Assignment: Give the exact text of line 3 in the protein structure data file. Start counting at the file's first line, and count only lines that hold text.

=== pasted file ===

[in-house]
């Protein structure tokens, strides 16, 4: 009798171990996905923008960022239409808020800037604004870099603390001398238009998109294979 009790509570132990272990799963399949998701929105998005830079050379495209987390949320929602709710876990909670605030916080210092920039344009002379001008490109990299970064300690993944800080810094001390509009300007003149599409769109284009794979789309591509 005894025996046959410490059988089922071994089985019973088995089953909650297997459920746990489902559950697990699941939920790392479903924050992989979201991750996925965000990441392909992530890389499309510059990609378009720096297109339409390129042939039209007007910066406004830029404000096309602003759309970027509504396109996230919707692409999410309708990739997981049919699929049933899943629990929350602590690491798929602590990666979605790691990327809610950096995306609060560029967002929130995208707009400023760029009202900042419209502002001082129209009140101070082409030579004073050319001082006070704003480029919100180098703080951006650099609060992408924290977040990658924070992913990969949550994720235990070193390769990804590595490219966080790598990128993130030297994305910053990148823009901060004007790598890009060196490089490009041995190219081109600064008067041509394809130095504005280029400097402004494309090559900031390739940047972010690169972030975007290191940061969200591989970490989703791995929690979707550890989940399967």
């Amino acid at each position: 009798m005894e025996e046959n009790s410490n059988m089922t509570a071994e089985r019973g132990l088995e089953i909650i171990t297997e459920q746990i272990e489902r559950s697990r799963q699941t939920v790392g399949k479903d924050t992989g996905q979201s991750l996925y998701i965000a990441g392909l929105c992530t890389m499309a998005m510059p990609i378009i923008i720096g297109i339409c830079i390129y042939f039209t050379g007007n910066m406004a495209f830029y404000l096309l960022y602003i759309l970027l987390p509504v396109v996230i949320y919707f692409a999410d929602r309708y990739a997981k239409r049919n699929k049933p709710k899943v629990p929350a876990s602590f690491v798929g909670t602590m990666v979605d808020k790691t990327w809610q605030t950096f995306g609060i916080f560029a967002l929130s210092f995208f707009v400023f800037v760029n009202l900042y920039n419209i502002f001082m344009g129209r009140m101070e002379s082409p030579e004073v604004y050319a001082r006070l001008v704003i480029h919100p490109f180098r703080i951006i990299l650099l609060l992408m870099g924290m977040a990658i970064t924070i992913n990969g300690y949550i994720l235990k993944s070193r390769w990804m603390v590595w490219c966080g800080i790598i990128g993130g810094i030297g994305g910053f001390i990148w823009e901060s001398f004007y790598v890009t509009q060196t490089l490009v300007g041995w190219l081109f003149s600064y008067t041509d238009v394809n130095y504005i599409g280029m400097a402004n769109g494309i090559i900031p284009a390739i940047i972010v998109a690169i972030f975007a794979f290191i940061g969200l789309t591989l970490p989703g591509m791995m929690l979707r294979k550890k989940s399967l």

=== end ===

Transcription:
């Amino acid at each position: 009798m005894e025996e046959n009790s410490n059988m089922t509570a071994e089985r019973g132990l088995e089953i909650i171990t297997e459920q746990i272990e489902r559950s697990r799963q699941t939920v790392g399949k479903d924050t992989g996905q979201s991750l996925y998701i965000a990441g392909l929105c992530t890389m499309a998005m510059p990609i378009i923008i720096g297109i339409c830079i390129y042939f039209t050379g007007n910066m406004a495209f830029y404000l096309l960022y602003i759309l970027l987390p509504v396109v996230i949320y919707f692409a999410d929602r309708y990739a997981k239409r049919n699929k049933p709710k899943v629990p929350a876990s602590f690491v798929g909670t602590m990666v979605d808020k790691t990327w809610q605030t950096f995306g609060i916080f560029a967002l929130s210092f995208f707009v400023f800037v760029n009202l900042y920039n419209i502002f001082m344009g129209r009140m101070e002379s082409p030579e004073v604004y050319a001082r006070l001008v704003i480029h919100p490109f180098r703080i951006i990299l650099l609060l992408m870099g924290m977040a990658i970064t924070i992913n990969g300690y949550i994720l235990k993944s070193r390769w990804m603390v590595w490219c966080g800080i790598i990128g993130g810094i030297g994305g910053f001390i990148w823009e901060s001398f004007y790598v890009t509009q060196t490089l490009v300007g041995w190219l081109f003149s600064y008067t041509d238009v394809n130095y504005i599409g280029m400097a402004n769109g494309i090559i900031p284009a390739i940047i972010v998109a690169i972030f975007a794979f290191i940061g969200l789309t591989l970490p989703g591509m791995m929690l979707r294979k550890k989940s399967l």